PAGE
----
History shows how the U.S. reacts to attacks
Seventy-five years ago Tuesday, people in Tokyo, Japan, looked up and saw something they had been assured was not possible: American B-25 bombers flying low as bombs spilled from them onto the city.
Japan’s surprise attack at Pearl Harbor was supposed to have been the kickoff of an unstoppable sweep across the Pacific. The soft, unmilitaristic Americans would be pushovers, many Japanese hoped.
But on April 18, 1942, their Admiral Isoroku Yamamoto’s prediction materialized out of the sky. Yamamoto worried the Pearl Harbor attack would merely awake a sleeping giant.
The Tokyo attack was the brainchild of the man who led it, Lt. Col. James “Jimmy” Doolittle. He and 79 other airmen did something many considered impossible: They launched their bombers from the deck of an aircraft carrier, the USS Hornet, which had cruised to within striking distance of Japan.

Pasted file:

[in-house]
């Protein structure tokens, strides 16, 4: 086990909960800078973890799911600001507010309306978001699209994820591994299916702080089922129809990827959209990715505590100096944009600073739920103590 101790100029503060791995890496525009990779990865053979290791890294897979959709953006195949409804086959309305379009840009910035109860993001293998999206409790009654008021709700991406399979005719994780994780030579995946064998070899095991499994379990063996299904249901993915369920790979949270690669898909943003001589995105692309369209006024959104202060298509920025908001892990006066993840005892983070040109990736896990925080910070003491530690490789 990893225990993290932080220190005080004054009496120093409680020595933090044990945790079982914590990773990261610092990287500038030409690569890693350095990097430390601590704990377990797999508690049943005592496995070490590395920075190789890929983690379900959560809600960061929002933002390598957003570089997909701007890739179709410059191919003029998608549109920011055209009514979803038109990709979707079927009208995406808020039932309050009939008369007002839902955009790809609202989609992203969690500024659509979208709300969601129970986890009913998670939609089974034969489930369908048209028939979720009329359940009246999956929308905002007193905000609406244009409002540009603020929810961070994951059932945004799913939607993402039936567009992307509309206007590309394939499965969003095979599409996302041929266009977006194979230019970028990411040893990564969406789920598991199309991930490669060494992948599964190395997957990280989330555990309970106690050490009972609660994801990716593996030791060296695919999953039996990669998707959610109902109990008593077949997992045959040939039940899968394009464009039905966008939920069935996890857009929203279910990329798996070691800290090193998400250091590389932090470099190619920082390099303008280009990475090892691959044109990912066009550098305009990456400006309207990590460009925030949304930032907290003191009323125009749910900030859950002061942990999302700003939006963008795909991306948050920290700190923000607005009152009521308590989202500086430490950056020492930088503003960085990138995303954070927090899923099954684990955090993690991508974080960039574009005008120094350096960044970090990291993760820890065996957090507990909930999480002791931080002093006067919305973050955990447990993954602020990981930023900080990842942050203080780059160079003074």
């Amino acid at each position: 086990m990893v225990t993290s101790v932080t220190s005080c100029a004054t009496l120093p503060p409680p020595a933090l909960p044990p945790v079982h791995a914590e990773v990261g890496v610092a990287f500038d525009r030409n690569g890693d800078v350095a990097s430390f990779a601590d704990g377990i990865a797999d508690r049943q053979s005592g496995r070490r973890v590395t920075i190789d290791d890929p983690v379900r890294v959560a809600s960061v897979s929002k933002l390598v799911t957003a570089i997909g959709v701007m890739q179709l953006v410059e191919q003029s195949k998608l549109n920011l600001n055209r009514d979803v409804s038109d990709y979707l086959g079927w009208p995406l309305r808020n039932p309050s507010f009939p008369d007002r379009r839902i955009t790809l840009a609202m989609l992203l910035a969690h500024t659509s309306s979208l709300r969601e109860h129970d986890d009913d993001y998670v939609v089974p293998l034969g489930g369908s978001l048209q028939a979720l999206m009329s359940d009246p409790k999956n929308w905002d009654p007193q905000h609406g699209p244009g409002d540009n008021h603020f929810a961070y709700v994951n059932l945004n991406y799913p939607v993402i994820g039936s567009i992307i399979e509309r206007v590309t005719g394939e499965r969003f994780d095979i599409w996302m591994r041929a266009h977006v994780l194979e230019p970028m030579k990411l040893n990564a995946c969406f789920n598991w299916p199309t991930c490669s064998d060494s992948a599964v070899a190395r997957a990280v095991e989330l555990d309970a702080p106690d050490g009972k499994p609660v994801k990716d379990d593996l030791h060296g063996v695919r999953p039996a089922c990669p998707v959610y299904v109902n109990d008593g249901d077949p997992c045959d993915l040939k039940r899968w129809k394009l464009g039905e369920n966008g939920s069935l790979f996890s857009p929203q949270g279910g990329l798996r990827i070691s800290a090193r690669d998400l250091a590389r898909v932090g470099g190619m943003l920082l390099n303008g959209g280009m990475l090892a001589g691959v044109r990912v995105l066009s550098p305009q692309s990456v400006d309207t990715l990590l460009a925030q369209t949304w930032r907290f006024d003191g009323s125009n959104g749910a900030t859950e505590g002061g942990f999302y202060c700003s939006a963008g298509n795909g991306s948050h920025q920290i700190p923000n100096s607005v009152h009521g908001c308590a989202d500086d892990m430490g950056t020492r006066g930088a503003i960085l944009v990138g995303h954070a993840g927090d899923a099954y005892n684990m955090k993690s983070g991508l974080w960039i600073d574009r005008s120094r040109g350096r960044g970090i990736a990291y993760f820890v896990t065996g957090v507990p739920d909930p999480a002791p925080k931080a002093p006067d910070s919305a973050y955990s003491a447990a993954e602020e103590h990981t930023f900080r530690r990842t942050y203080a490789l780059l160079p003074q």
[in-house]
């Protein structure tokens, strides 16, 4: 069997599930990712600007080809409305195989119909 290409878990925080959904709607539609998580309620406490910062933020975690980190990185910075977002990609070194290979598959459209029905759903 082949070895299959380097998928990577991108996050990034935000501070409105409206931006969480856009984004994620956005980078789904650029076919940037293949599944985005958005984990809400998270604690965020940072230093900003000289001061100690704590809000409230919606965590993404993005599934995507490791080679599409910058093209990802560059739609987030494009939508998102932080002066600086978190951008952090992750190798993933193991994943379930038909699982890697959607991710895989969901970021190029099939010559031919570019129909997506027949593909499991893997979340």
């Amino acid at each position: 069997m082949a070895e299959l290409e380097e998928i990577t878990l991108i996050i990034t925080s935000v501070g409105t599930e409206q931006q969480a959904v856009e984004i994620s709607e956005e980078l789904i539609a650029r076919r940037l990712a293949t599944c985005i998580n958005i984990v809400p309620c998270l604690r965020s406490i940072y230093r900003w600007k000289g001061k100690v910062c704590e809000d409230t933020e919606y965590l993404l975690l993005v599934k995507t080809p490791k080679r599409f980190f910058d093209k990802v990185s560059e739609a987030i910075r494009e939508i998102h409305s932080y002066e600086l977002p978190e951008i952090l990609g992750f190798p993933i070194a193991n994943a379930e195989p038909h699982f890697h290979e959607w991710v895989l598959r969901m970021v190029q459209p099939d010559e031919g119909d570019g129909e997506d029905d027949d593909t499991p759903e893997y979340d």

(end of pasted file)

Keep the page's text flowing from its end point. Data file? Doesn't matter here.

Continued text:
Tuesday in Dayton, Ohio, about a dozen of the few surviving B-25 bombers flew over as part of a memorial service centered at Wright-Patterson Air Force Base. Watching them was the only survivor of the Doolittle Raiders. He is retired Lt. Col. Richard “Dick” Cole, 101.
Tuesday’s ceremonies honored not just the 80 Doolittle Raiders, but also the spirit of America’s fighting men and women, then and now.
Our nation’s enemies would do well to take note. It is not easy to arouse the courage, anger and dedication of Americans. But once the sleeping giant is awakened, he becomes the most fearsome foe the world has ever seen.